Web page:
how can I grow anything poetic?
You can. You have.
This is our act of faith.
It is the first full day of spring and it is getting colder outside. I would like the weather to give us a break but cannot control it, like many other things in life. However, I can control taking a break from the computer for a few days, maybe just checking emails on my cell phone but not much else.
Taking Sunday through Wednesday off the computer seems like a little thing but sadly, for me, these days it is huge. Writing something with handwriting seems foreign to me but I will try.
A friend sent a quote today that made a lot of sense: “He or she who lives by the “news” stories doled out by multinational media corporations, dies—spiritually, mental and physically—by the “news” stories doled out by multinational media corporations.” (Emmanuel Charles McCarthy) The same might be true for those who live by the computer and internet. I am hoping that as long as we can keep “net neutrality” the internet will be open, for a little cost, to anyone. However the big media corporations are working overtime to control the internet.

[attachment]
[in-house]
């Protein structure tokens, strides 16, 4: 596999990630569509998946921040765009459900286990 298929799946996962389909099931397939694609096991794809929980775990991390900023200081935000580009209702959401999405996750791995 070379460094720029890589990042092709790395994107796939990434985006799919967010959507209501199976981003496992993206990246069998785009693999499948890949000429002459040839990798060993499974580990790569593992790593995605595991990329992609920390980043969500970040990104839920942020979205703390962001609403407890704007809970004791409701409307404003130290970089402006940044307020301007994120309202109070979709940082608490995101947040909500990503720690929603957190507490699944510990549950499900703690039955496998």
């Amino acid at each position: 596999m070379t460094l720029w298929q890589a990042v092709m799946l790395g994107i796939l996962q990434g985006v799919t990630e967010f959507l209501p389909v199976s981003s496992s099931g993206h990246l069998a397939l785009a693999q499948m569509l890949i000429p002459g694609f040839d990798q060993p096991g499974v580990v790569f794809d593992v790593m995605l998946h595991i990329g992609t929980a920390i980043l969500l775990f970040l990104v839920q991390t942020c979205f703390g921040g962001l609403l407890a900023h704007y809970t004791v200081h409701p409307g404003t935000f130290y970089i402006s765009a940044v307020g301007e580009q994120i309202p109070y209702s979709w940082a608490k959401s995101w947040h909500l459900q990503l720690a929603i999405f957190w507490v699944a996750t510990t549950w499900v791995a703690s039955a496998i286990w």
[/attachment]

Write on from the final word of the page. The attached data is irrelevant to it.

But net neutrality or no net neutrality the internet is just a tool that can be used to free people by open communication or keep people silent by creating illusion of protest or making voice heard. There was a Saturday Night skit around Martin Luther King Jr.’s Birthday, and it was repeated tonight, when Martin Luther King Jr. appears to a young white man writing a paper on him.
Martin asked the young man if he joined in the protest movement. The young man said yes and showed Martin how he tweets approval or disapproval of what is happening. I get lots of online petitions from saving the Rainforest to saving a pet. Although I do not believe in them I sometimes sign them since it seems like the right thing to do. But seldom does it seem to make a difference. The same goes for letter writing, letters to editor and other forms of so call ‘protest.’ Even walking on the Marquette University campus with a big banner saying: “Marquette Teaches Killing” is ignored.
What to do for real change I do not really know. Real creative nonviolence with openness to civil disobedience seems like it might work but not many are interested in taking risks these days. I do know what I must do and will, with God’s help do it, to the best of my ability, despite insults, rejections or being ignored.
Computer or no computer, Media or no media, doing the ‘right thing’ and keeping hope alive is all we can do.
Dontre Hamilton Family